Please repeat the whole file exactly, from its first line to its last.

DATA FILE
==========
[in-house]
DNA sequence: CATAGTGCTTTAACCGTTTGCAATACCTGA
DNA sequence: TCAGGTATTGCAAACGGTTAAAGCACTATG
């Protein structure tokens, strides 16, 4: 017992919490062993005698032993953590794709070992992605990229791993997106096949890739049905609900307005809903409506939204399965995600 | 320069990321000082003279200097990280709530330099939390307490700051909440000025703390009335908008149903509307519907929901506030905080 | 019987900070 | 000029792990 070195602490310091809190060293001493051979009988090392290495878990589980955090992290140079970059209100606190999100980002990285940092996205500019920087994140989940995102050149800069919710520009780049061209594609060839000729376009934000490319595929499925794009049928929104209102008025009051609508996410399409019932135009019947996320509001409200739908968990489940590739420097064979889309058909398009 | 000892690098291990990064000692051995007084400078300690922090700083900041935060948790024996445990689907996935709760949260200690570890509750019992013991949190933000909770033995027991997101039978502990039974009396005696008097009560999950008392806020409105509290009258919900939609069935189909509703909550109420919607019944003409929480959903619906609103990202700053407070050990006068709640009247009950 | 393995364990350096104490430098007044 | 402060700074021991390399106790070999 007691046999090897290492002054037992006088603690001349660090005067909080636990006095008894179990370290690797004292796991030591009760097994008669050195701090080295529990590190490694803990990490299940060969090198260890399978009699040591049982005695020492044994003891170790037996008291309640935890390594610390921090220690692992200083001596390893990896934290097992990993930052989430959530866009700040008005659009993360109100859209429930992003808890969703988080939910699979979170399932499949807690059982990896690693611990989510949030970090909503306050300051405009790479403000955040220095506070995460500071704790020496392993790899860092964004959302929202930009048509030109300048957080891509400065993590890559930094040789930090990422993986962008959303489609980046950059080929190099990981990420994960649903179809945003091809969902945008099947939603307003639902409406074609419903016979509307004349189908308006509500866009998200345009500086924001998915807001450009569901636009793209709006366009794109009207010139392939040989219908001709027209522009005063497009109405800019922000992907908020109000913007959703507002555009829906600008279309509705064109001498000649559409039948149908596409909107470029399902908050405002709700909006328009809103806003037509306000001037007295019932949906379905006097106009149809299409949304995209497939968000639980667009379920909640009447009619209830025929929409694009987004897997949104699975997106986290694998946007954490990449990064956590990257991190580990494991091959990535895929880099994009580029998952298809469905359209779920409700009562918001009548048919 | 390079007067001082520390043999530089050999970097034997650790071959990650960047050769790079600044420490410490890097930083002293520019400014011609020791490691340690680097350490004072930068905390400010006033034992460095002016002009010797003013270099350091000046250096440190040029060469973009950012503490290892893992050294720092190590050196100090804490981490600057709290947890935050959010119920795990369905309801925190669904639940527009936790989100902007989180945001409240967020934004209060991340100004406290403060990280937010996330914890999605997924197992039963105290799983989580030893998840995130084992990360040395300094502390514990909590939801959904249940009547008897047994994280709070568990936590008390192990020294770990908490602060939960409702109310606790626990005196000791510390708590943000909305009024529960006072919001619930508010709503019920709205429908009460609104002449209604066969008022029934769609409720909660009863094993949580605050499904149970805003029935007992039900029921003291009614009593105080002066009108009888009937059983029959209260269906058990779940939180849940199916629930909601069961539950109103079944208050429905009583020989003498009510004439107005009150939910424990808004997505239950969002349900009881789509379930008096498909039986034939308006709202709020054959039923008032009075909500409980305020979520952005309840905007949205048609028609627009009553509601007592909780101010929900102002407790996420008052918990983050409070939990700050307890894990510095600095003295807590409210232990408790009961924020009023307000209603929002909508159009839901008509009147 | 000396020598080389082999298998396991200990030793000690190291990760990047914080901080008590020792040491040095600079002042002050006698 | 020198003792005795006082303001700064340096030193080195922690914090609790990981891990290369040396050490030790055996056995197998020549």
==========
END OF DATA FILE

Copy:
[in-house]
DNA sequence: CATAGTGCTTTAACCGTTTGCAATACCTGA
DNA sequence: TCAGGTATTGCAAACGGTTAAAGCACTATG
């Protein structure tokens, strides 16, 4: 017992919490062993005698032993953590794709070992992605990229791993997106096949890739049905609900307005809903409506939204399965995600 | 320069990321000082003279200097990280709530330099939390307490700051909440000025703390009335908008149903509307519907929901506030905080 | 019987900070 | 000029792990 070195602490310091809190060293001493051979009988090392290495878990589980955090992290140079970059209100606190999100980002990285940092996205500019920087994140989940995102050149800069919710520009780049061209594609060839000729376009934000490319595929499925794009049928929104209102008025009051609508996410399409019932135009019947996320509001409200739908968990489940590739420097064979889309058909398009 | 000892690098291990990064000692051995007084400078300690922090700083900041935060948790024996445990689907996935709760949260200690570890509750019992013991949190933000909770033995027991997101039978502990039974009396005696008097009560999950008392806020409105509290009258919900939609069935189909509703909550109420919607019944003409929480959903619906609103990202700053407070050990006068709640009247009950 | 393995364990350096104490430098007044 | 402060700074021991390399106790070999 007691046999090897290492002054037992006088603690001349660090005067909080636990006095008894179990370290690797004292796991030591009760097994008669050195701090080295529990590190490694803990990490299940060969090198260890399978009699040591049982005695020492044994003891170790037996008291309640935890390594610390921090220690692992200083001596390893990896934290097992990993930052989430959530866009700040008005659009993360109100859209429930992003808890969703988080939910699979979170399932499949807690059982990896690693611990989510949030970090909503306050300051405009790479403000955040220095506070995460500071704790020496392993790899860092964004959302929202930009048509030109300048957080891509400065993590890559930094040789930090990422993986962008959303489609980046950059080929190099990981990420994960649903179809945003091809969902945008099947939603307003639902409406074609419903016979509307004349189908308006509500866009998200345009500086924001998915807001450009569901636009793209709006366009794109009207010139392939040989219908001709027209522009005063497009109405800019922000992907908020109000913007959703507002555009829906600008279309509705064109001498000649559409039948149908596409909107470029399902908050405002709700909006328009809103806003037509306000001037007295019932949906379905006097106009149809299409949304995209497939968000639980667009379920909640009447009619209830025929929409694009987004897997949104699975997106986290694998946007954490990449990064956590990257991190580990494991091959990535895929880099994009580029998952298809469905359209779920409700009562918001009548048919 | 390079007067001082520390043999530089050999970097034997650790071959990650960047050769790079600044420490410490890097930083002293520019400014011609020791490691340690680097350490004072930068905390400010006033034992460095002016002009010797003013270099350091000046250096440190040029060469973009950012503490290892893992050294720092190590050196100090804490981490600057709290947890935050959010119920795990369905309801925190669904639940527009936790989100902007989180945001409240967020934004209060991340100004406290403060990280937010996330914890999605997924197992039963105290799983989580030893998840995130084992990360040395300094502390514990909590939801959904249940009547008897047994994280709070568990936590008390192990020294770990908490602060939960409702109310606790626990005196000791510390708590943000909305009024529960006072919001619930508010709503019920709205429908009460609104002449209604066969008022029934769609409720909660009863094993949580605050499904149970805003029935007992039900029921003291009614009593105080002066009108009888009937059983029959209260269906058990779940939180849940199916629930909601069961539950109103079944208050429905009583020989003498009510004439107005009150939910424990808004997505239950969002349900009881789509379930008096498909039986034939308006709202709020054959039923008032009075909500409980305020979520952005309840905007949205048609028609627009009553509601007592909780101010929900102002407790996420008052918990983050409070939990700050307890894990510095600095003295807590409210232990408790009961924020009023307000209603929002909508159009839901008509009147 | 000396020598080389082999298998396991200990030793000690190291990760990047914080901080008590020792040491040095600079002042002050006698 | 020198003792005795006082303001700064340096030193080195922690914090609790990981891990290369040396050490030790055996056995197998020549």